One of the phrases I’ve come to really appreciate is “is there more?” This goes beyond the “how was your day” type questions and, when placed well in a conversation, can really show the other that you want to see them and understand. Part of why I find this phrase such a gem is that it’s rare – I didn’t start employing it until my premarital classes in 2012 and even now, my instances of using it are still, sadly, few and far between. I’m not sure if it’s just me, but it seems like a hard phrase to use. That said, it’s well worth it.
It asks you to delay your turn to talk even longer. It asks you to keep listening, keep paying attention, keep walking in that person’s shoes. It asks you reflect, active-listening style, rather than react with your own thoughts. As I’ve said, difficult, but truly worth it. What people are willing to share when they feel seen and heard and wanted is, I’ve found, some of the most beautiful of their stories. Expressing a desire to put on someone else’s shoes opens people up, softens the hearts they are often protecting and guarding. When you ask someone if there is more to their story in a genuinely interested way, you are offering them relief from the isolation most of us know all too well. You are signing up for an opportunity to empathize more deeply.
Brene Brown, a researcher who studies vulnerability and shame, says that an empathetic response never begins with, “At least…”, as in, “at least such and such working out.” She goes on in this clip to explain how a better empathetic response would be “me too.” Instead of standing above the hole someone has fallen into, saying, “Oh, you poor dear!” climb into the hole with them and sit with them. Obviously, this action has its merits. No one likes being condescended to and again, most people carry around this sense of separation from others, like people will generally not understand them or their stories. That is heavy and wearying. Hearing the words “me too” is basically like hearing the words, “You’re not alone,” and that can be enough to break the power of the other person’s pain. To be able to say, “me too” genuinely Brown says that you have to reach back into your own life and recall a painful experience similar to one your friend is going through. This requires vulnerability and vulnerability requires courage.
The problem I have with this model is its potential to redirect the conversation. I am a person who struggles with talking about myself too much and overwhelmed many good people trying to help me. It’s really not because I think I’m more interesting or important than my friends. It’s because I’m still trying to find a balance between processing the backlog of stuff I didn’t feel safe my whole life to talk about and being a good friend and listener. Saying “me too” does not *necessarily* lead to a switch in subject – as in, away from the original speaker and to the person who was originally supposed to be listening. But its potential to do so is greater, in my opinion, than asking, “Is there more?”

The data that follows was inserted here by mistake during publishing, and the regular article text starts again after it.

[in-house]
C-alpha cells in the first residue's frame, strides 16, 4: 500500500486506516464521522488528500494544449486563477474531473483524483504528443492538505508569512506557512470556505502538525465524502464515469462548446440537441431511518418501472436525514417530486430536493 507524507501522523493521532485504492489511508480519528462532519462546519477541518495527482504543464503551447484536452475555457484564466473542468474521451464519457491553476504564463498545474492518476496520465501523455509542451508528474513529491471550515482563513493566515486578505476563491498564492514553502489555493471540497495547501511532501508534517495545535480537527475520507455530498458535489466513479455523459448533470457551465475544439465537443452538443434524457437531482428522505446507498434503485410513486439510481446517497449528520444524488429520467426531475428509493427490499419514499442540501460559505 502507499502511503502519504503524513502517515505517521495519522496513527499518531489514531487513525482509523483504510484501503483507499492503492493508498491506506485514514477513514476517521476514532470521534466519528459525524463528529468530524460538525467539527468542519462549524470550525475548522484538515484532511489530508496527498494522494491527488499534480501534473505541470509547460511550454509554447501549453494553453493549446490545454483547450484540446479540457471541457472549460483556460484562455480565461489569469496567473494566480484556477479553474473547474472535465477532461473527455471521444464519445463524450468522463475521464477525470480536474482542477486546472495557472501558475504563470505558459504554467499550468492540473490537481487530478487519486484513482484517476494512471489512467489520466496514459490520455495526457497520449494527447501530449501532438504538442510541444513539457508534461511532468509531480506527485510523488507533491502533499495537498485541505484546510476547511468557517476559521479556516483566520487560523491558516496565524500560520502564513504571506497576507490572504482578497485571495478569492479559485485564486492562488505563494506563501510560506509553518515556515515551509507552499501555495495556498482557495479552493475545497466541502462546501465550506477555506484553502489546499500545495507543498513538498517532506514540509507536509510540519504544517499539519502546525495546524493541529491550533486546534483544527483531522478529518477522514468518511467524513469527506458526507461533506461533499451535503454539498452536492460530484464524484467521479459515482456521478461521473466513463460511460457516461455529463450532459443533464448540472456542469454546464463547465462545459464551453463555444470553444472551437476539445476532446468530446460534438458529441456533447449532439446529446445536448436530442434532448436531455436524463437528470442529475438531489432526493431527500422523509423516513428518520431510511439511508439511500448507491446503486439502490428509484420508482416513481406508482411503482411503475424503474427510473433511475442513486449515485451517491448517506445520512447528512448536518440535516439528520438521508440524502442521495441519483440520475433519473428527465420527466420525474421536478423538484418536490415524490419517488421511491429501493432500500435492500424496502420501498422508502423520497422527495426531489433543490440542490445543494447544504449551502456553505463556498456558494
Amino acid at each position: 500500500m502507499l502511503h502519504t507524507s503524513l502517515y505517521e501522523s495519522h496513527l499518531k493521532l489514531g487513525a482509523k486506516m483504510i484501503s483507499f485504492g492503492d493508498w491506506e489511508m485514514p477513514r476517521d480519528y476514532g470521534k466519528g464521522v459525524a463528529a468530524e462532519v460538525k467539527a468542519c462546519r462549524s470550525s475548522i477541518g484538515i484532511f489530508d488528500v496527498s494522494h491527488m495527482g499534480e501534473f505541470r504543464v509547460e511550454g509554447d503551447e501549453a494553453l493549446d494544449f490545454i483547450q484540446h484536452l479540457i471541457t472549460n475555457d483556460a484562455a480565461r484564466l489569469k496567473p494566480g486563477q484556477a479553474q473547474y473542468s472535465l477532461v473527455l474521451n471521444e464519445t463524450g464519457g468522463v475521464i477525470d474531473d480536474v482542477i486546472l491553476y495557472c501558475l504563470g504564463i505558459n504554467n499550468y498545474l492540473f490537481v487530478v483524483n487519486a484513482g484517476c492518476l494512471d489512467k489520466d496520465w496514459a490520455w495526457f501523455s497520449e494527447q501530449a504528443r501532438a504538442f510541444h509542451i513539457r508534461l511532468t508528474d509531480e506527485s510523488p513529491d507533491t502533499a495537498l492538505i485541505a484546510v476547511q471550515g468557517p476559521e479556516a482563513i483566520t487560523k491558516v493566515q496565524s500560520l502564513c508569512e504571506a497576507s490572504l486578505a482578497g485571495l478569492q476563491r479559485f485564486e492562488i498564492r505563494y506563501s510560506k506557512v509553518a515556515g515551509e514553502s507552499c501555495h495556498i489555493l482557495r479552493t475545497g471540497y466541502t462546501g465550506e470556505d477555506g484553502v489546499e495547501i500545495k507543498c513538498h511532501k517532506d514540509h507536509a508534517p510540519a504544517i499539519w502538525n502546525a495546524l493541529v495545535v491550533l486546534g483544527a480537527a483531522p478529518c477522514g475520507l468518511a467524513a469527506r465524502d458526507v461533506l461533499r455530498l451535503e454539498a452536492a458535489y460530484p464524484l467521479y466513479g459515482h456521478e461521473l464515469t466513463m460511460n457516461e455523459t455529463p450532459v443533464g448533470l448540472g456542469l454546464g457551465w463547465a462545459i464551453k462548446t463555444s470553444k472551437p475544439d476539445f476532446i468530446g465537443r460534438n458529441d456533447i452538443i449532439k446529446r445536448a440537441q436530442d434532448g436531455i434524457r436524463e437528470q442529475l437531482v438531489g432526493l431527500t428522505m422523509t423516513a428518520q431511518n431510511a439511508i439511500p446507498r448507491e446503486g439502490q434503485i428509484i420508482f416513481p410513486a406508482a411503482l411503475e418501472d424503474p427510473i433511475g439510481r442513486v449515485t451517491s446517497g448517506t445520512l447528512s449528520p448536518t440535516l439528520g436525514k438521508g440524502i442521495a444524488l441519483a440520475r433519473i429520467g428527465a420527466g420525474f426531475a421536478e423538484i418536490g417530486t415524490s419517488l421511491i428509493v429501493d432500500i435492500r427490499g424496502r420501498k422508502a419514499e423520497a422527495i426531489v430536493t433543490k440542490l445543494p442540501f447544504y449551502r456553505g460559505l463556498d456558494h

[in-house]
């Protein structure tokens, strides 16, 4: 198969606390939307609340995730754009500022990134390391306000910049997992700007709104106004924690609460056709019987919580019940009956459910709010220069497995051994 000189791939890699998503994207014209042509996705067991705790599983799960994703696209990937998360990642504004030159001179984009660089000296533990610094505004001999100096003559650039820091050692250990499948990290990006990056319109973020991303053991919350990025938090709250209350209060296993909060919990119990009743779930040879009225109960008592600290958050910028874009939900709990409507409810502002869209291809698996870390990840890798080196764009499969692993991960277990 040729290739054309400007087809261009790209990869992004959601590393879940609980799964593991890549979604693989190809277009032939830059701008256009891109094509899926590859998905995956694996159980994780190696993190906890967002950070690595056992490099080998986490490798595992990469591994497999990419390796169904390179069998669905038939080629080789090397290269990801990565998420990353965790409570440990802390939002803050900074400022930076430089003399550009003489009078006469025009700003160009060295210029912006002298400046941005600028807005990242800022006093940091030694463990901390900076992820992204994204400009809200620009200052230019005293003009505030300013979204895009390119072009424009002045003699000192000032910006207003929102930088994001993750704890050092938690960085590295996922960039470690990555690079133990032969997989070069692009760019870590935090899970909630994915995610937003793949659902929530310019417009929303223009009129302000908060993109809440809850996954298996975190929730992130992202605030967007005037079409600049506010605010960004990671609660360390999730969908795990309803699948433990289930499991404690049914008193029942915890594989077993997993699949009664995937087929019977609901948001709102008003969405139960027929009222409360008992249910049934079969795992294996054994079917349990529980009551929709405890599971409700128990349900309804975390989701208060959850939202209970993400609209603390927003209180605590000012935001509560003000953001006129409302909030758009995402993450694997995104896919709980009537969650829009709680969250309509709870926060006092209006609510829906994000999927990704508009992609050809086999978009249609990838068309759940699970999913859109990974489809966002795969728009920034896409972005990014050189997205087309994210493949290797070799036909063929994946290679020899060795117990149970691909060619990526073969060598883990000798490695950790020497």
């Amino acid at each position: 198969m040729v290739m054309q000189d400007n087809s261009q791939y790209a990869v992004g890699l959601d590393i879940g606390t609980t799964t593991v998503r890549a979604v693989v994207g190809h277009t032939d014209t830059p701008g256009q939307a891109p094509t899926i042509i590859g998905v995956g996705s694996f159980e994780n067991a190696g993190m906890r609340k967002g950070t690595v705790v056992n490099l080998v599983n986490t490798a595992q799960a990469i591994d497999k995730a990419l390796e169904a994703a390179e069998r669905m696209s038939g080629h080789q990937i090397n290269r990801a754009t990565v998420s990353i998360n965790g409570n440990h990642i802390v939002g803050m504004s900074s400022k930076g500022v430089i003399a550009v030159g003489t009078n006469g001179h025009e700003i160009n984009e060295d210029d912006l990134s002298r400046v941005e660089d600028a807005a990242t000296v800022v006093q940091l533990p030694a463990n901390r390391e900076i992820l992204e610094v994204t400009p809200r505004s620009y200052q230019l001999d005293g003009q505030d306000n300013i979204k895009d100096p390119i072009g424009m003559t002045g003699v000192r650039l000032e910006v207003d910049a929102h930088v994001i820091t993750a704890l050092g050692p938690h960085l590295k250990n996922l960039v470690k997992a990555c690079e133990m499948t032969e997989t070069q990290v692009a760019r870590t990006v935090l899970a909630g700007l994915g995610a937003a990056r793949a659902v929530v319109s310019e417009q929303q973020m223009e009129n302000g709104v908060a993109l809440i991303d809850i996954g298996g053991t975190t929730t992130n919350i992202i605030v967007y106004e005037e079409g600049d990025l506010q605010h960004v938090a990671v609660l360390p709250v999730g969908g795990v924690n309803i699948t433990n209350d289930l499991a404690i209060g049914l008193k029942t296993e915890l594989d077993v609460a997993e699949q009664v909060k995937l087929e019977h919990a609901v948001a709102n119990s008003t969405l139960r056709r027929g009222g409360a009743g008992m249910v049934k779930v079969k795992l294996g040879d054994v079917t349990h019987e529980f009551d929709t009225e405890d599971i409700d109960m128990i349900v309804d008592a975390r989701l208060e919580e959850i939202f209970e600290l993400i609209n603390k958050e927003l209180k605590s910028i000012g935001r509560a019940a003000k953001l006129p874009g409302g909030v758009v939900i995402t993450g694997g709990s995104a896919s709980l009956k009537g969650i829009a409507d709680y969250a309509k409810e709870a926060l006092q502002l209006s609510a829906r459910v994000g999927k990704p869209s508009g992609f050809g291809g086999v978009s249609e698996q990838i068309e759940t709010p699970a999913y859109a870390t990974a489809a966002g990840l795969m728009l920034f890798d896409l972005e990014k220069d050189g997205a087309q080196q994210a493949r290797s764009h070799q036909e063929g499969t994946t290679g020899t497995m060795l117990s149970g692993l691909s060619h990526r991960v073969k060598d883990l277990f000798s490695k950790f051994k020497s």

People need to know they’re not alone. A dear professor and friend keeps on his conscience the times throughout his 60+ years on this planet he has turned his back on people for precisely this reason. Most of the times he ignored people or left them in their isolation were when he was much younger (middle school or earlier), but when he tells me of these people, his eyes still fill with tears and his voice breaks. He has vowed not to be too busy for someone who wants to give them a piece of their heart, and this has come at great professional expense to him. It is this choice of his, to walk with others that ask for some of his time, that has been a vital ingredient in my healing journey. The way he put it, “With you, I have tried to see as much as you’re willing to show me and then bounce it back to you to let you know that it has been seen.”
He has been able to do this more effectively through “is there more” type questions – and, actually, just asking more questions – than if he were to just simply leave things at “me too.” (Though he has been able to empathize with me more than just about any other person I’ve met; he says it’s because “we’ve had to fight some of the same demons.”) I’m not saying it has to be either “me too” or “is there more?” Both are necessary in a conversation that seeks to see the other and truly be with the other. You have to climb down into the pit first. But then you have to ask to be shown around. Most people want and need to be pursued. Is there any question that God desires this from us as well? “Seek and you shall find,” Matthew tells us in 7:7. Not just anything, of course; this is said in the context of instructions for living rightly (do not judge, notice the log in your own eye before pointing out the speck in another’s, do not hurl your pearls before pigs). This is about seeking the Lord. God’s universe is so big, God’s world so intricate and complex, God’s heart so deep…all that God is and God has made, it seems, is for our exploration. We will find, God says…if we seek. If we keep on asking, through prayer, through study, through science, etc., “is there more?”
And this is what Jesus does with humanity. He climbs down into the pit of the human condition – without sacrificing a bit of His divinity – and, with each step as a man, with each breath as human – asks, “Is there more?” And as he does this, as he lives more and more of a human life, he is able to touch each part of what it means to be human, to say “me too,” to every aspect of our human existence, right up to and through death. Jesus looks on death at Calvary and says, “me too.” And then, in the tomb, He asks, “is there more?”